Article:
The following is intended to be a summary of various links covering Barcamp Auckland 2010 as my notes only capture what I was able to attend.
Much of the discovery was done via a twitter search, so I’m not expecting it to be an exhaustive list – please let me know if I’ve missed anything so I can update to include you [Note: I’m using your shortened links wherever I can to retain your ability to track clicks, so let me know what links you’d rather I use…]
Thanks once again to Ludwig Wendzich @Ludwigw for doing the hard yards to make it such a successful day.
Flickr Shots (please tag yourselves): Here & here
Coverage / Notes:
- Simon Gianouts (@gianouts): Blog
- Floyd Wilde (@floydwilde): Notes
- Social Media NZ (@SocialMedia_NZ): Notes
- Roger: Notes, MongoDB, 5Min Talks, CodePress, Automating CMS, Startups, Kite Cameras, Home Tech, Social Good
- Kite Photography: Kite | Reel | Camera Mod
- Simon Lyall (@slyall): NZ Post Redevelopment, SAAS & APIs for workflow, Kiwi Startups, Open Data, Wikiphobia in Schools, Lightning Talks
Barcamp Auckland is an annual gathering of developers, designers, start-ups and social-media types. It’s a full day event held in an ‘unconference’ like style, where the attendee (see my attendee & interested folks list on Twitter) set the schedule – and people turn up to discuss topics which interest them.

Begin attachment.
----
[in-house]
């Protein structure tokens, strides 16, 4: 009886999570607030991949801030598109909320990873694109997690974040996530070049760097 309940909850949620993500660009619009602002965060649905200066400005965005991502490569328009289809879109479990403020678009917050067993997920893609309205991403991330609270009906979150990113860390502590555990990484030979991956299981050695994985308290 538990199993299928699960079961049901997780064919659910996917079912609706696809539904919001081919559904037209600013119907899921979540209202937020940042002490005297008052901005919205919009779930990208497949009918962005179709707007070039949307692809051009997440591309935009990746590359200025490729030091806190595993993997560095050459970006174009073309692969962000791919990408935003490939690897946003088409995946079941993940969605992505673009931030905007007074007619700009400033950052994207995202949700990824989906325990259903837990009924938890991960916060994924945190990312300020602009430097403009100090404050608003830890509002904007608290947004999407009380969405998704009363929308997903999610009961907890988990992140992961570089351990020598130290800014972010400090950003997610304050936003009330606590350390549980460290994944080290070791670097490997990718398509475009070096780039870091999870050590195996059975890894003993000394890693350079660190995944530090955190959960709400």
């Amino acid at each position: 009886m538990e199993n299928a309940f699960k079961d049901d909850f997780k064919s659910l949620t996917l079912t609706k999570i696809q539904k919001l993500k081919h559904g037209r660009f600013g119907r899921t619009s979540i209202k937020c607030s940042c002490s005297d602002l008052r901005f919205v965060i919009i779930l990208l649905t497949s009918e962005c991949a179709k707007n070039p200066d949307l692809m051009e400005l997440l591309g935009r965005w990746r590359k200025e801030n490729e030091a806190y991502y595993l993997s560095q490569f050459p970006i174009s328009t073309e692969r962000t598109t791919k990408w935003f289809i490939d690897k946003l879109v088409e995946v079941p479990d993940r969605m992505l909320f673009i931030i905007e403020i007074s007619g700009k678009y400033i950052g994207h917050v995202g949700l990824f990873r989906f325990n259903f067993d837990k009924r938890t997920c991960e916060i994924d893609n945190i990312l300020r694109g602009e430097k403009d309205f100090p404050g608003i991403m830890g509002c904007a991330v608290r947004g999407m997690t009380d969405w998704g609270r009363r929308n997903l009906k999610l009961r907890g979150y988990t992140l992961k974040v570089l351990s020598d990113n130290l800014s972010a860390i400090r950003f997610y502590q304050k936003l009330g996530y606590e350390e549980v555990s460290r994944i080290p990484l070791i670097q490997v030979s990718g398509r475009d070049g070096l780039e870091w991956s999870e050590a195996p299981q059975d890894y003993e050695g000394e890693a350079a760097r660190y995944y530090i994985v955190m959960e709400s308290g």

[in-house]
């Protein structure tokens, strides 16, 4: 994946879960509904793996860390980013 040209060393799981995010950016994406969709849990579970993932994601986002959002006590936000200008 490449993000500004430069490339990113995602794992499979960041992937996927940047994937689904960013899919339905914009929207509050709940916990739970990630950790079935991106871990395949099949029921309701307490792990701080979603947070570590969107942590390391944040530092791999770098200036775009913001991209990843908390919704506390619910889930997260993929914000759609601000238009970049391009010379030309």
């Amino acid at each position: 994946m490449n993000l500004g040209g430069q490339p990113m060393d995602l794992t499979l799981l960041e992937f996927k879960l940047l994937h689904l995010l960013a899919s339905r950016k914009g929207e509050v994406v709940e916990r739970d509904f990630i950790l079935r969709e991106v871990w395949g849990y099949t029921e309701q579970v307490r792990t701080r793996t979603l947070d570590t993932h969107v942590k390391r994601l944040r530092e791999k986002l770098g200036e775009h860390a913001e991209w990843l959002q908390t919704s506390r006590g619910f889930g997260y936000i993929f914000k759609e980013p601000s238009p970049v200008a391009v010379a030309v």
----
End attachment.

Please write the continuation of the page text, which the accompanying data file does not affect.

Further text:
The following are the session notes I took during this years Auckland Barcamp
To celebrate the introduction of the Emission Trading Scheme (ETS*) in New Zealand today (1 July 2010), I thought I’d publish the following article on what I’m doing in terms of residential Power Monitoring.
Read on for:
The Back Story
A few years ago, I was working on what devices would sit in an ‘average’ connected home and, given the sheer volume of ‘things’ â€“ it be came clear that not only would a homeowner need to justify the existence of each device, but also their unseen costs in terms of installation, maintenance and ongoing power usage.
To answer the last of these, I bought a device called a Centameter which, aside from the benefit of being designed in NZ, measured the current power usage via an induction clamp and transmitter which sits in the power meter box and sends the data through to a LCD display.
After a couple of attempts to elicit a response from the manufacturer, I asked an electrical engineering friend of mine to see what information they could pull from the display unit as we wanted to capture and graph this data over time. The short story is, while we could get some information out of the device, the time required to make this meaningful far exceeded what he was able to donate to the project so things were shelved â€“ until now.
Continue reading “Profiling my Power”